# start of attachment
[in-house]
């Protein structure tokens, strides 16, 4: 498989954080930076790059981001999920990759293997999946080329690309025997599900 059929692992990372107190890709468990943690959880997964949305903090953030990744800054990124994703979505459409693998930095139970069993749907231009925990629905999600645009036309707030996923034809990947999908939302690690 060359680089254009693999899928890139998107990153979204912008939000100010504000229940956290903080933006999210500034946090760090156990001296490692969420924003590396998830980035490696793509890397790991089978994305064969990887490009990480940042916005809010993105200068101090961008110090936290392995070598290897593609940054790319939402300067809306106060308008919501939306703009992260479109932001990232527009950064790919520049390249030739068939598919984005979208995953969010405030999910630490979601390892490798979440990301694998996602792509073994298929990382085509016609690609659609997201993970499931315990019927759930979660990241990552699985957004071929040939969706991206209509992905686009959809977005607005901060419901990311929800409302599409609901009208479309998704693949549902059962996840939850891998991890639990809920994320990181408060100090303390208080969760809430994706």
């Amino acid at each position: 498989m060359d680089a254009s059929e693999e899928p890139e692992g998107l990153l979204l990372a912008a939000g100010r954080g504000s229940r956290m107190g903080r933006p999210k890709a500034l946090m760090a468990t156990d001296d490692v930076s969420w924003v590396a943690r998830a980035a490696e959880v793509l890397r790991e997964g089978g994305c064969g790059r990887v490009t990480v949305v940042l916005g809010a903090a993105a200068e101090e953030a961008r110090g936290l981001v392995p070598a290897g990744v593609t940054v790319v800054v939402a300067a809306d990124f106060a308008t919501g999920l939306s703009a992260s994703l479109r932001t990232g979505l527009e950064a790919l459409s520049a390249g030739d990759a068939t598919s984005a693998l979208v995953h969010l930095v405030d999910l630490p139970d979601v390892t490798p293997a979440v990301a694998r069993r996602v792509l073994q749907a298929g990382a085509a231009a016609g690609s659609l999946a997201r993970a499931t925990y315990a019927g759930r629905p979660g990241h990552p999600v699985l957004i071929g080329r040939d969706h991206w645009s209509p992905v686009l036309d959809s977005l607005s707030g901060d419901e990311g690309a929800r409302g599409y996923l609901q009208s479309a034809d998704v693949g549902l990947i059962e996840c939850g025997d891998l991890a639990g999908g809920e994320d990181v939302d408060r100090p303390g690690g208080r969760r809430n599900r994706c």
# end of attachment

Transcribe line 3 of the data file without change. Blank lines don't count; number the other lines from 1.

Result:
């Amino acid at each position: 498989m060359d680089a254009s059929e693999e899928p890139e692992g998107l990153l979204l990372a912008a939000g100010r954080g504000s229940r956290m107190g903080r933006p999210k890709a500034l946090m760090a468990t156990d001296d490692v930076s969420w924003v590396a943690r998830a980035a490696e959880v793509l890397r790991e997964g089978g994305c064969g790059r990887v490009t990480v949305v940042l916005g809010a903090a993105a200068e101090e953030a961008r110090g936290l981001v392995p070598a290897g990744v593609t940054v790319v800054v939402a300067a809306d990124f106060a308008t919501g999920l939306s703009a992260s994703l479109r932001t990232g979505l527009e950064a790919l459409s520049a390249g030739d990759a068939t598919s984005a693998l979208v995953h969010l930095v405030d999910l630490p139970d979601v390892t490798p293997a979440v990301a694998r069993r996602v792509l073994q749907a298929g990382a085509a231009a016609g690609s659609l999946a997201r993970a499931t925990y315990a019927g759930r629905p979660g990241h990552p999600v699985l957004i071929g080329r040939d969706h991206w645009s209509p992905v686009l036309d959809s977005l607005s707030g901060d419901e990311g690309a929800r409302g599409y996923l609901q009208s479309a034809d998704v693949g549902l990947i059962e996840c939850g025997d891998l991890a639990g999908g809920e994320d990181v939302d408060r100090p303390g690690g208080r969760r809430n599900r994706c």